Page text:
Written and Composed by Michael Jackson
Rap Lyrics and Intro by Bill Bottrell
Produced by Michael Jackson for MJJ Productions, Inc. and Bill Botrell
Executive Producer: Michael Jackson
From the album Dangerous, released November 28, 1991
Released as a single November 11, 1991
THE SHORT FILM
Director: John Landis
Primary Production Location: Los Angeles, California
Michael Jackson’s short film for “Black or White” was the first of nine short films produced for recordings from Dangerous, Michael’s fourth album as an adult solo performer. As a single, “Black or White” was an international sensation, topping the charts in 20 countries in 1991 and 1992, including the United States, Canada, the United Kingdom, France, Spain, Ireland, Australia and New Zealand.
“Black or White” was certified Gold and Platinum by the Recording Industry Association of America on January 6, 1992. The song was also nominated for a Grammy Award for Best Pop Vocal Performance – Male in 1993. Both “Black or White” and its follow-up “Remember the Time” received BMI Urban Awards in 1993 for being two of the most performed songs of the year.
The ambitious “Black or White” short film again found Michael pushing the boundaries of the “music video” as art form. An extended prologue stars Macaulay Culkin as a boy whose father (George Wendt) is angered by the playing of loud rock music after bedtime. After being admonished for “wasting your time with this garbage,” Culkin vengefully plugs a guitar into an enormous speaker, blasting his father out of the house and across the globe, still sitting in his easy chair.
The main body of the “Black or White” short film reflects the song’s lyrical plea for racial and cultural unity. Michael is seen on the plains of Africa, the Vasquez Rocks in California, and outside traditional Russian architecture, singing and dancing with African tribesmen, Thai women, Native Americans, an Odissi dancer from India and a troupe of Hopak dancers.
At the song’s bridge, Michael triumphantly walks through fiery images of war and injustice before the mid-song rap by L.T.B. is lip-synched by Culkin. Michael sings the final chorus from the Statue of Liberty’s torch while other world landmarks loom in the background. The song closes with a lip-synched performance by people of various races, one face morphing into another seamlessly using computer-controlled special effects called “feature-based morphing.” This scene marked the first use of this technology outside of a major motion picture. (A young Tyra Banks is among the people in this scene.)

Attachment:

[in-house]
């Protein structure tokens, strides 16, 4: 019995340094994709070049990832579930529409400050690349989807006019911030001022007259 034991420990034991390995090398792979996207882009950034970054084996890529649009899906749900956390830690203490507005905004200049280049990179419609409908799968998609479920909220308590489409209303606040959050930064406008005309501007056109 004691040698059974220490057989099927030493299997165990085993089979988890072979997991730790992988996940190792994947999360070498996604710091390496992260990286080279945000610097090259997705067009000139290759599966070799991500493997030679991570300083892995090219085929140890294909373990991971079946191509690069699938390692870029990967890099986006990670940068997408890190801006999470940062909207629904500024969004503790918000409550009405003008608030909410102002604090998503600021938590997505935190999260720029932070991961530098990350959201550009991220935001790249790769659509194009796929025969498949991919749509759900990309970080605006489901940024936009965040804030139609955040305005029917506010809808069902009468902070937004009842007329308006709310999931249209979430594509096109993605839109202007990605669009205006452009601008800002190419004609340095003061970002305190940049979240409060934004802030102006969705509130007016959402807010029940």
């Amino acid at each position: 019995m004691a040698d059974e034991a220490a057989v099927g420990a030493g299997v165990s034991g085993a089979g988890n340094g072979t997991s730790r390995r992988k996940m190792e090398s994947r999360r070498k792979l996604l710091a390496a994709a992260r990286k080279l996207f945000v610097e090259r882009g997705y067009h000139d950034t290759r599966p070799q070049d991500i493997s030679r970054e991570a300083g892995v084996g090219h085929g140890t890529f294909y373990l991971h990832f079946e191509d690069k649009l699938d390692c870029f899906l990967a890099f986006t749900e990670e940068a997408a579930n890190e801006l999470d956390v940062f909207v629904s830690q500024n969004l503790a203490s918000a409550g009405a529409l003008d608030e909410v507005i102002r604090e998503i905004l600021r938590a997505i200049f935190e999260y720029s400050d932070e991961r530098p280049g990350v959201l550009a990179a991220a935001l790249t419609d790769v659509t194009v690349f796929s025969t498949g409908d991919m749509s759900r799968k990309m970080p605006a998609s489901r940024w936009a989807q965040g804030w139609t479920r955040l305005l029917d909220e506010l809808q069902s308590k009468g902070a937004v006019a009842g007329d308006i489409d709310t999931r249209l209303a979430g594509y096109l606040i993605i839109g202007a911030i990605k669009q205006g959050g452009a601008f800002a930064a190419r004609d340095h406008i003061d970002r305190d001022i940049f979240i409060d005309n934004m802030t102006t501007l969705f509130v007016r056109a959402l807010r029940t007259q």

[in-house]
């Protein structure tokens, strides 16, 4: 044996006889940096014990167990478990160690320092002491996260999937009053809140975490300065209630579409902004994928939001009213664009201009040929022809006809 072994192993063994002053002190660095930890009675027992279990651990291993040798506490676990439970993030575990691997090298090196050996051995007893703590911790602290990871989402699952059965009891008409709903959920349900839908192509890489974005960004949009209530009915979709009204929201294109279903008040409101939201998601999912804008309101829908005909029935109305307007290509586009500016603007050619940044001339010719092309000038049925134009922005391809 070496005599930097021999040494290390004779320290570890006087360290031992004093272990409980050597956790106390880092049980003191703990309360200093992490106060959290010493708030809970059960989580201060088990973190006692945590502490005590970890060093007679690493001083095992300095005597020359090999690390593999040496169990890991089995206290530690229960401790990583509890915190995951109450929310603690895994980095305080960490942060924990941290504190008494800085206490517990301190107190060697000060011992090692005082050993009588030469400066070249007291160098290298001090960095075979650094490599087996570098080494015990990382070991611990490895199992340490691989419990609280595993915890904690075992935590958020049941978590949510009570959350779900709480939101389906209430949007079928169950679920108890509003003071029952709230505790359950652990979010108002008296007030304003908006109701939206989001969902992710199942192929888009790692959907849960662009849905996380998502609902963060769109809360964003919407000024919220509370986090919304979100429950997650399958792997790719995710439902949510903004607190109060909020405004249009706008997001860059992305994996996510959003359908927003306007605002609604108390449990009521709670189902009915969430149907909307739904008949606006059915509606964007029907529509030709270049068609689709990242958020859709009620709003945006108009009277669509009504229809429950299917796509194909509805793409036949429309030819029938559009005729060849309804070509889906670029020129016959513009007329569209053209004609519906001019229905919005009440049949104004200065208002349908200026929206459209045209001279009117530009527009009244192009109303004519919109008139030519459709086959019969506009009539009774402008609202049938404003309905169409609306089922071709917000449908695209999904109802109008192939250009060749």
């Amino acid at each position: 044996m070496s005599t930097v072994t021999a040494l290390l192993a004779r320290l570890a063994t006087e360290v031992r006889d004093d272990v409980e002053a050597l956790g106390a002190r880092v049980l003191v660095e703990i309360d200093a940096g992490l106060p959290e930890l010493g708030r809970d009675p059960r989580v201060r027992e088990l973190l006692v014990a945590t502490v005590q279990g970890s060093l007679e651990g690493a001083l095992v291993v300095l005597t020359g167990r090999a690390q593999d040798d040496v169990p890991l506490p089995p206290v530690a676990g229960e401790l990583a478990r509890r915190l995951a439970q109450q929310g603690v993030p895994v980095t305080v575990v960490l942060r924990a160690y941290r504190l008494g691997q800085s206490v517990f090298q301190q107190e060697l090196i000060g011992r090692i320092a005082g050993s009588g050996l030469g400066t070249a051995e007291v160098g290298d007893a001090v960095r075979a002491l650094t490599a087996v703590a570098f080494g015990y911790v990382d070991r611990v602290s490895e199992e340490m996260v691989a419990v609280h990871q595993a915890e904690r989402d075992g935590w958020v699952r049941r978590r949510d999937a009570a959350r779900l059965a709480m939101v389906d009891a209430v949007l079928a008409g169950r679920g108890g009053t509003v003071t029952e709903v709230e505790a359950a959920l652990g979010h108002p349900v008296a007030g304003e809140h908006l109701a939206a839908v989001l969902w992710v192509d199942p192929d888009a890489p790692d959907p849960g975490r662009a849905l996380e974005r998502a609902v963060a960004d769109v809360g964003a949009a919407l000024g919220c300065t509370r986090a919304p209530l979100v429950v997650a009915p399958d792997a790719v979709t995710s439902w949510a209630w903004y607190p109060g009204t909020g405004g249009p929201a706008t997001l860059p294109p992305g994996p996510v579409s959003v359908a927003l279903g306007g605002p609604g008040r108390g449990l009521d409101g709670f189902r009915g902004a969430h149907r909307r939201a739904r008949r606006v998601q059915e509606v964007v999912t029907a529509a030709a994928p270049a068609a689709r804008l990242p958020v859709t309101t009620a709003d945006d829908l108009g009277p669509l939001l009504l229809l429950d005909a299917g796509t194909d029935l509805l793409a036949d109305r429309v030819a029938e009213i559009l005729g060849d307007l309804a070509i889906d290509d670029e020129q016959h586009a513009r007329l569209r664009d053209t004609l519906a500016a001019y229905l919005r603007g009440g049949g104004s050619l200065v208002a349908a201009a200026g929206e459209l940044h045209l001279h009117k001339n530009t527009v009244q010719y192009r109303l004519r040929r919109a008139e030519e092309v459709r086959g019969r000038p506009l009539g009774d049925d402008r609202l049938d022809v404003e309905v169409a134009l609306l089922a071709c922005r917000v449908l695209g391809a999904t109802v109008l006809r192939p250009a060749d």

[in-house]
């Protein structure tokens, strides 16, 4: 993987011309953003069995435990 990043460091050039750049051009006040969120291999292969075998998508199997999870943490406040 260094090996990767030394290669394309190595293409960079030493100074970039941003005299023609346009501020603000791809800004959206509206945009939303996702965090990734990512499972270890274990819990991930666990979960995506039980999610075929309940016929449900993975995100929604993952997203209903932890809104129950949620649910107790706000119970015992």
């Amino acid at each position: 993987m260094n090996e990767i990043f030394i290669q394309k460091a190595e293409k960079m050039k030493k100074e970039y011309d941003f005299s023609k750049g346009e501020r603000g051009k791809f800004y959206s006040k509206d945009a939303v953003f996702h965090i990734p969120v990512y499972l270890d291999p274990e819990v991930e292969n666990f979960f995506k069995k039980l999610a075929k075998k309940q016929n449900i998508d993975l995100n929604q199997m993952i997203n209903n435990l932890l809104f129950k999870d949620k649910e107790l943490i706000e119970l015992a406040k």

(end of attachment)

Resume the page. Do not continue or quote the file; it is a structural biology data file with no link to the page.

The final scene of the extended version of this short film features a black panther walking off the set and onto an empty city street, morphing into Michael, who engages in a cathartic dance sequence with no musical accompaniment. As a storefront explodes around him, Michael morphs back into a panther, and an animated end tag shows Bart Simpson watching the short film.
“I wanted to do a dance number where I could just let out my frustration about injustice and prejudice and racism and bigotry,” Michael told MTV in 1999. “Within the dance I became upset and I let go…At the time, people were concerned with the violent content of the piece, but it’s easy to look at.” Jackson did issue an apology for “any pain or hurt that the final segment of ‘Black or White’ has caused children, their parents or any other viewers,” and released several edited versions of the video, including one with racist graffiti painted onto the car windows and storefront, to further underline Michael’s anger against racial hatred.
As the first Michael Jackson short film of the 1990s, “Black or White” was hotly anticipated. MTV, VH1, BET and FOX simultaneously premiered on American television on November 14, 1991. (The broadcast achieved FOX’s highest Nielsen ratings ever.) Another 27 countries broadcast the short film at the same time, reaching a global audience of 500 million—a Guinness World Record for a music video premiere.
“Black or White” remains one of Michael’s most iconic short films. In 1998, VH1 ranked the “Black or White” premiere No. 47 on its list of 100 Greatest Rock N’ Roll Moments on TV, one of six moments featuring Michael. Three years later, in 2001, VH1 named “Black or White” the 38th greatest music video of all time, one of five of Jackson’s short films on the chart including “Thriller,” “Billie Jean,” “Beat It,” and “Scream.”
In 2008, “Black or White” was ranked No. 52 on Rolling Stone’s list of the 100 Top Music Videos, one of five of Michael’s short films on the list including “Billie Jean,” “Beat It,” “Thriller” and “Leave Me Alone.” In 2014, the magazine named it Michael’s ninth-best short film. A year later, “Black or White” became VEVO Certified for more than 100 million views worldwide.